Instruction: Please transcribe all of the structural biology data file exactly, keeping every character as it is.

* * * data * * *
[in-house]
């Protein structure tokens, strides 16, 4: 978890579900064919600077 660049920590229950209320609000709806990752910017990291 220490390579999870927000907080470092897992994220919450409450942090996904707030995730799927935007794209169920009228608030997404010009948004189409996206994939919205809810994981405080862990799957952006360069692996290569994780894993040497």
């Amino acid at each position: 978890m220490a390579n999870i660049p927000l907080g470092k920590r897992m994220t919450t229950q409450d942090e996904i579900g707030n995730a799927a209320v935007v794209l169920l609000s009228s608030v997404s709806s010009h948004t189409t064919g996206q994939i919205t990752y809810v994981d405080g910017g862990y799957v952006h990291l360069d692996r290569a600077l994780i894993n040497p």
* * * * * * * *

[in-house]
């Protein structure tokens, strides 16, 4: 978890579900064919600077 660049920590229950209320609000709806990752910017990291 220490390579999870927000907080470092897992994220919450409450942090996904707030995730799927935007794209169920009228608030997404010009948004189409996206994939919205809810994981405080862990799957952006360069692996290569994780894993040497």
């Amino acid at each position: 978890m220490a390579n999870i660049p927000l907080g470092k920590r897992m994220t919450t229950q409450d942090e996904i579900g707030n995730a799927a209320v935007v794209l169920l609000s009228s608030v997404s709806s010009h948004t189409t064919g996206q994939i919205t990752y809810v994981d405080g910017g862990y799957v952006h990291l360069d692996r290569a600077l994780i894993n040497p």